T. K. Shanmugam

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T. K. Shanmugam
Birth name Shanmugam
Also known as Avvai Shanmugam
Born 26 April 1912
Origin Thiruvananthapuram, Madras Presidency, British India
Died 15 February 1973 (aged 60)
Chennai, Tamil Nadu, India
Occupation(s) Actor
Years active 1918 to 1973

T. K. Shanmugam (1912 – 1973; also known as "Avvai" T. K. Shanmugam) was a Tamil theatre and film artist. He acquired the prefix "Avvai" after portraying saint-poet Avvaiyar in a play.[1]

Kamal Haasan refers to him as his Guru and says this is where he learned acting. When Kamal Hassan starred as a woman, Avvai Shanmugi, in the Tamil adaptation of Hollywood blockbuster Mrs. Doubtfire, it was the actor's tribute to his teacher and thespian.

“He curved his lower lip inwardly to give a realistic image of an old woman without teeth. He even removed two of his teeth for the role,” says T.K.S. Kalaivanan, his son. “He had pain in his jaws for the rest of his life and the curved posture, holding a walking stick gave him constant back pain.”

Photo of TKS Brothers
A Scene from his historical drama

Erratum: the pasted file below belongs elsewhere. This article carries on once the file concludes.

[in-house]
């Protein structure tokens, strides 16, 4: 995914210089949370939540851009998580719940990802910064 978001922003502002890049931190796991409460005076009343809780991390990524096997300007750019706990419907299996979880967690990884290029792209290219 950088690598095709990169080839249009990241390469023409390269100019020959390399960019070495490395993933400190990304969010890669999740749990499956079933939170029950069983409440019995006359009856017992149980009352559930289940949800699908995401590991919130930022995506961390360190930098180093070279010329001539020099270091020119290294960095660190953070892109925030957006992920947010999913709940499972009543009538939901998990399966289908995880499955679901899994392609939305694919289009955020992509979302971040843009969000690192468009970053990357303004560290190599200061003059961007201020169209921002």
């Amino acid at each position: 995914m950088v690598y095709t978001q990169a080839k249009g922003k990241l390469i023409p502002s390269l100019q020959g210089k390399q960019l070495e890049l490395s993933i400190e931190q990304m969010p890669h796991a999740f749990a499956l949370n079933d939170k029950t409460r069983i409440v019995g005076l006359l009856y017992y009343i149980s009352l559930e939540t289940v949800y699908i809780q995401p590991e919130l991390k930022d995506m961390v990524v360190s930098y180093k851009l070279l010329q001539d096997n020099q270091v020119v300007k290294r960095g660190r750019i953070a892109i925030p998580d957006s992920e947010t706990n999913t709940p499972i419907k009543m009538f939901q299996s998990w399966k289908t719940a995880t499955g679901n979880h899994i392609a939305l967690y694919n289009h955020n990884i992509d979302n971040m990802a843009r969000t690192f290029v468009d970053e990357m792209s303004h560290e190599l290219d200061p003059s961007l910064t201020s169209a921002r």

TK Shanmugam's Drama Team

His self-effacing autobiography Yenathu Nataka Vaazhkai , gives a panoramic view of the theatre from the beginning of the 20th century, the personalities involved in it, the plight of boys who were inducted into these troupes by their parent out of poverty, the social status of the actors and importantly the uncertain financial condition.

Actors such as N. S. Krishnan,K. R. Ramasamy , S. S. Rajendran, M. N. Rajam, director A. P. Nagarajan and one of the outstanding Carnatic vocalists T. M. Thiagarajan were some names associated with the TKS Brothers troupe. Later, it became T.K.S. Sabha and Mr. Kamal Hassan joined the troupe on the recommendation of film producer A. V. Meiyappan.

The TKS Brothers had close association with both the Communist and Dravidian movements. They used many of the songs of late communist leader Jeevanandam in their plays and it was Shanmugam who wrote a foreword for Annadurai's first novel, Kumasthavin Magal. As early as in 1943, T.K. Shanmugam described Annadurai as a future leader of the Tamils. In his autobiography, he had wondered how it occurred to him to call him so.

Cho Ramaswamy appreciated that his contributions to tamil stage are unparalleled.


  1. ^ Kolappan, B. (29 April 2012). "Avvai Shanmugam's centenary passes off without fanfare". The Hindu. Retrieved 8 April 2014. 

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